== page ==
It is apt that the first bracelet of the 2014 World Series of Poker Asia Pacific would be awarded to a player from ‘Down Under’. To be fair, once the final table was set, there was simply no chance the bracelet would be leaving the shores of Australia. Not because there is a strict law of cross-border bracelet importation, more because the final nine was an all-Aussie affair.
As always, there could only be one winner, and on this occasion is was Luke Brabin who defeated his Australian brethren to capture the WSOP gold bracelet and the $131,365 top prize.
Brabin, a 34-year old Sydney-born Melbourne local, identifies as an entrepreneur, but has considered himself a professional poker player at various times of his life. He has certainly had plenty of success in tournaments around the region, but nothing like winning a WSOP bracelet.
“Winning a bracelet was absolutely an ultimate goal of mine in poker,” Brabin said after his victory. “The World Series of Poker is just the pinnacle of events, so obviously it means something more than winning other random tournaments here in Australia.”
Watch the final table in its entirety
As Brabin held the gold bracelet, there was certainly a glimmer in in his eye that only a WSOP victory could create. It looked like Brabin may never take it off his wrist.
“I will definitely be sticking the bracelet up for everyone to see somewhere in my new home,” Brabin said. “This is the start of a new time in my life. I’ve been through some dark times in the past and I’m just looking for more success and to just keep going.”
“Strongly,” Brabin added after a meaningful pause.
Australia may have filled all the spots at the Event 1: $1,100 No Limit Hold’em Accumulator final table, but it wasn’t from a lack of trying from the international players. Dozens of the best players from around the world made up part of the total field of 611 entrants.
Some of those foreigners who made deep runs in the event, but fell short of poker’s ultimate final table, include WSOP bracelet winners Brandon Shack-Harris, Antonio Esfandiari, George Danzer and Jeff Madsen.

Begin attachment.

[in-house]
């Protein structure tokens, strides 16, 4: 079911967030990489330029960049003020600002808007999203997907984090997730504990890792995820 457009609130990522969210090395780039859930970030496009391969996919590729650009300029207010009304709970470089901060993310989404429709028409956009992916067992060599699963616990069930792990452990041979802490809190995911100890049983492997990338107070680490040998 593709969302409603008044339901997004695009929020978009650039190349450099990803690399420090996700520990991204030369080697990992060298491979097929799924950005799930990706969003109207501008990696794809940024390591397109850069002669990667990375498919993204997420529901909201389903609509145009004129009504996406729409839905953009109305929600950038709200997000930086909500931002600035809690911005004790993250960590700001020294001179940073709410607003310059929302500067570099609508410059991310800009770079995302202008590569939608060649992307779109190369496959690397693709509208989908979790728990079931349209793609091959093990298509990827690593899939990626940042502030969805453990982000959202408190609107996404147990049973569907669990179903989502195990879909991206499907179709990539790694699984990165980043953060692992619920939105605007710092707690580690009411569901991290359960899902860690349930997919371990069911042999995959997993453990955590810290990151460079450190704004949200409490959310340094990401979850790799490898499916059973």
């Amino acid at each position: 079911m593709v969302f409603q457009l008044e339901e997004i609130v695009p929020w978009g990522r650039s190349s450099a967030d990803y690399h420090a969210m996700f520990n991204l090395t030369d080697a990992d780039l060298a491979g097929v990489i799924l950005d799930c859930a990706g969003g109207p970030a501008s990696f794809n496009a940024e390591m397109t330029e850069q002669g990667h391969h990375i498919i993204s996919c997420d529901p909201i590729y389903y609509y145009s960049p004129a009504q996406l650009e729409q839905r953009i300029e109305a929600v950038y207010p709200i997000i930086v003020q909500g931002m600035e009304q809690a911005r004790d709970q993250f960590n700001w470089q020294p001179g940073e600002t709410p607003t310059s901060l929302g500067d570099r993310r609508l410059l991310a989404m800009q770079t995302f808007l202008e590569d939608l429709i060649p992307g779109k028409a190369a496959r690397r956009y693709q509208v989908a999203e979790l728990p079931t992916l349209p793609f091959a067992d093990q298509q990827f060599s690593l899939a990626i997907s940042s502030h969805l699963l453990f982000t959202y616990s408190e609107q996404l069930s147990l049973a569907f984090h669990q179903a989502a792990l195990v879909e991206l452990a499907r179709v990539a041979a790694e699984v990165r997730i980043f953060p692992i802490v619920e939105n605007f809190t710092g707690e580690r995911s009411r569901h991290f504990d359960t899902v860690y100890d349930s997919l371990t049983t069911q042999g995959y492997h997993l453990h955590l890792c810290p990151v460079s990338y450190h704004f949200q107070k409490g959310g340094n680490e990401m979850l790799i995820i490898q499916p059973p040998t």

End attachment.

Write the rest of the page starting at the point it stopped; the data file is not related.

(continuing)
Shack-Harris was leading the 2014 WSOP Player of the Year race leading into this series and when he finished in 53rd place in the Accumulator, it was looking like he would hold onto that spot. Danzer had other ideas though and ultimately clinched the lead when he finished in 22nd place. It’s not likely that will be the last time the lead changes over the next two weeks.
Once all the international players were out of the way in this three-day tournament it was time for the locals to shine. When ten players remained and Day 2 was over, is was Luke Brabin who shone brightest as he would return to the ‘unofficial’ final table with the chip lead.
Perhaps the most notable player of the final table was Kahle Burns. This young Melbourne local rose to prominence in 2013 when he finished 5th in the WSOP APAC Main Event. Burns impressed in the television broadcast of that event, throwing some playful banter around with the eventual champion Daniel Negreanu.
Unfortunately Burns wasn’t as chirpy at this final table as he would be eliminated in 10th place and live to tell a story of the bad-beat variety. He got all his chips in holding pocket kings on the turn of queen-high board. He was up against Daniel Murphy’s ace-queen and looking good to double up. However, a queen on the river would usher in the official final table.
With Burns out of the way, the nine remaining players had each added their first WSOP final table result to their resumes. Some would beef up that resume even more and add plenty of cash to their lifetime earnings, but none more than the eventual champion Luke Brabin who can now call himself one of just a few Australian bracelet winners.
Here are the final table results from the $1,100 buy-in No-Limit Hold’em Accumulator:
1st: Luke Brabin- $131,365
2nd: Didier Guerin - $81,220
3rd: Daniel Murphy - $59,334
4th: Steve Lindeblad - $43,986
5th: Ryan Hong - $33,080
6th: Zane Ly - $25,234
7th: Brian McAllister - $19,521
8th: Piyush Gupta - $15,318
9th: David Profaca - $12,189